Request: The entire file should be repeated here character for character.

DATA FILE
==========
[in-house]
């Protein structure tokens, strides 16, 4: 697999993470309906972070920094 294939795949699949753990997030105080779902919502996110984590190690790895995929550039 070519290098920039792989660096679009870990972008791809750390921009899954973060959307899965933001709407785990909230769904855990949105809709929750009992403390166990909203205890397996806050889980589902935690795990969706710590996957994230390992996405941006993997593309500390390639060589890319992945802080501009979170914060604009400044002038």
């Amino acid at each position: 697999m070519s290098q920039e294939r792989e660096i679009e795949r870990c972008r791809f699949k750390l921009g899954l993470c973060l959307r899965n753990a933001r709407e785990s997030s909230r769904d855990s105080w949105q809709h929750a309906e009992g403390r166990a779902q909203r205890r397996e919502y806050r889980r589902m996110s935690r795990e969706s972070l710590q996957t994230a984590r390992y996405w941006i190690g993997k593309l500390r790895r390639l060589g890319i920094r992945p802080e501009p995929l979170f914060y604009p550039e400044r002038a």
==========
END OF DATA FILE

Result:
[in-house]
């Protein structure tokens, strides 16, 4: 697999993470309906972070920094 294939795949699949753990997030105080779902919502996110984590190690790895995929550039 070519290098920039792989660096679009870990972008791809750390921009899954973060959307899965933001709407785990909230769904855990949105809709929750009992403390166990909203205890397996806050889980589902935690795990969706710590996957994230390992996405941006993997593309500390390639060589890319992945802080501009979170914060604009400044002038």
């Amino acid at each position: 697999m070519s290098q920039e294939r792989e660096i679009e795949r870990c972008r791809f699949k750390l921009g899954l993470c973060l959307r899965n753990a933001r709407e785990s997030s909230r769904d855990s105080w949105q809709h929750a309906e009992g403390r166990a779902q909203r205890r397996e919502y806050r889980r589902m996110s935690r795990e969706s972070l710590q996957t994230a984590r390992y996405w941006i190690g993997k593309l500390r790895r390639l060589g890319i920094r992945p802080e501009p995929l979170f914060y604009p550039e400044r002038a």